As all these remedies are pure and harmless, there is no fear of giving too much or too often, though only the smallest quantities are necessary to act as a dose. Nor can any remedy do harm should it prove not to be the one actually needed for the case. To prepare, take about two drops from the stock bottle into a small bottle nearly filled with water; if this is required to keep for some time a little brandy may be added as a preservative. This bottle is used for giving doses, and but a few drops of this, taken in a little water, milk, or any way convenient, is all that is necessary. In urgent cases the doses may be given every few minutes, until there is improvement; in severe cases about half-hourly; and in long-standing cases every two or three hours, or more often or less as the patient feels the need. In those unconscious, moisten the lips frequently. Whenever there is pain, stiffness, inflammation, or any local trouble, in addition a lotion should be applied. Take a few drops from the medicine bottle in a bowl of water and in this soak a piece of cloth and cover the affected part; this can be kept moist from time to time, as necessary. Sponging or bathing in water with a few drops of the remedies added may at times be useful.
Method of preparation
Two methods are used to prepare these remedies.
Sunshine method A thin glass bowl is taken and almost filled with the purest water obtainable, if possible from a spring nearby. The blooms of the plant are picked and immediately floated on the surface of the water, so as to cover it, and then left in the bright sunshine for three or four hours, or less time if the blooms begin to show signs of fading. The blossoms are then carefully lifted out and the water poured into bottles so as to half fill them. The bottles are then filled up with brandy to preserve the remedy. These bottles are stock, and are not used direct for giving doses. A few drops are taken from these to another bottle, from which the patient is treated, so that the stocks contain a large supply. The supplies from the chemists should be used in the same way. The following remedies were prepared as above: Agrimony, Centaury, Cerato, Chicory, Clematis, Gentian, Gorse, Heather, Impatiens, Mimulus, Oak, Olive, Rock Rose, Rock Water, Scleranthus, the Wild Oat, Vervain, Vine, Water Violet, White Chestnut Blossom. Rock Water. It has long been known that certain wells and spring waters have had the power to heal some people, and such wells or springs have become renowned for this property. Any well or any spring which has been known to have had healing power and which is still left free in its natural state, unhampered by the shrines of man, may be used.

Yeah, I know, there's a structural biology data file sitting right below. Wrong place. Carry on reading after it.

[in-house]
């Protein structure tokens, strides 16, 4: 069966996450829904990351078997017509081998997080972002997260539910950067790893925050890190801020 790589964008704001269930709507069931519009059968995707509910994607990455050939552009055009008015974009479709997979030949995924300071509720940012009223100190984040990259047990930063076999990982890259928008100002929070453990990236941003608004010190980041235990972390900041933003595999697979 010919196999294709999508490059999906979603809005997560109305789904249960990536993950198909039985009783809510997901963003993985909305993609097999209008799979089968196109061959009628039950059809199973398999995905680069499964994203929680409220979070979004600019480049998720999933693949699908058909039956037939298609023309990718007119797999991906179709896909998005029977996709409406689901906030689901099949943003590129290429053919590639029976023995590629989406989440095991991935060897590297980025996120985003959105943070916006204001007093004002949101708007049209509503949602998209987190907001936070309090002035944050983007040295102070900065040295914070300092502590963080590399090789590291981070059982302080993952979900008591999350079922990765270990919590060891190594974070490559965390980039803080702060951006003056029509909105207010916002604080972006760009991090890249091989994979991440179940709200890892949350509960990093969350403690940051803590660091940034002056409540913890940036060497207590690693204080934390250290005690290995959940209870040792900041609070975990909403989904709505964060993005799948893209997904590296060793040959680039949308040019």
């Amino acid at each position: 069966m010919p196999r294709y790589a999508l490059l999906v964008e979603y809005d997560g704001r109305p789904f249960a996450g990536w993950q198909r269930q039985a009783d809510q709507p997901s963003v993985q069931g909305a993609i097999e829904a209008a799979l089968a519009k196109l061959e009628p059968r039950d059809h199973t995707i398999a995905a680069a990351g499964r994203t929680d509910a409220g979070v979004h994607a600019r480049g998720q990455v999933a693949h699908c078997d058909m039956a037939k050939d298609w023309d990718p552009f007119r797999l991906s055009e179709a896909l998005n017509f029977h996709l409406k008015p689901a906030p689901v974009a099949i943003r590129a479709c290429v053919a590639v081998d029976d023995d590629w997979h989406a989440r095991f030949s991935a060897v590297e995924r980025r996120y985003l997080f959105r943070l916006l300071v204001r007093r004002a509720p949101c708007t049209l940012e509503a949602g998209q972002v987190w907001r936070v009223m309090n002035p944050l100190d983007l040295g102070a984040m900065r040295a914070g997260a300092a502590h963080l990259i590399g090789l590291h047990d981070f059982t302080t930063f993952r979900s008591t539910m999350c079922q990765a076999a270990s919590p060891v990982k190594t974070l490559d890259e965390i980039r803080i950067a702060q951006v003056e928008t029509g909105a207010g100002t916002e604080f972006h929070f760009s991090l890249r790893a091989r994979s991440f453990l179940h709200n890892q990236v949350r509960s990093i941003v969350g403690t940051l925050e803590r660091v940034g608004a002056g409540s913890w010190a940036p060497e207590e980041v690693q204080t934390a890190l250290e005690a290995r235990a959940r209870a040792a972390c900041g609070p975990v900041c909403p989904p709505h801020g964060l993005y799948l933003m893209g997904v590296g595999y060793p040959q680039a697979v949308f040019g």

The boiling method The remaining remedies were prepared by boiling as follows: The specimens, as about to be described, were boiled for half an hour in clean pure water. The fluid strained off, poured into bottles until half filled, and then, when cold, brandy added as before to fill up and preserve.
Chestnut Bud. For this remedy the buds are gathered from the White Chestnut tree, just before bursting into leaf. In others the blossom should be used together with small pieces of stem or stalk and, when present, young fresh leaves. All the remedies given can be found growing naturally in the British Isles, except Vine, Olive, Cerato, although some are true natives of other countries along middle and southern Europe to northern India and Tibet.And may we ever have joy and gratitude in our hearts that the Great Creator of all things, in His Love for us, has placed the herbs in the fields for our healing.
The English and botanical name of each remedy is as follows: *AGRIMONY
STAR OF BETHLEHEM
There is no English name for Bromus Asper. Bromus is an ancient word meaning Oat. And may we ever have joy and gratitude in our hearts that the Great Creator of all things, in His Love for us, has placed the herbs in the fields for our healing.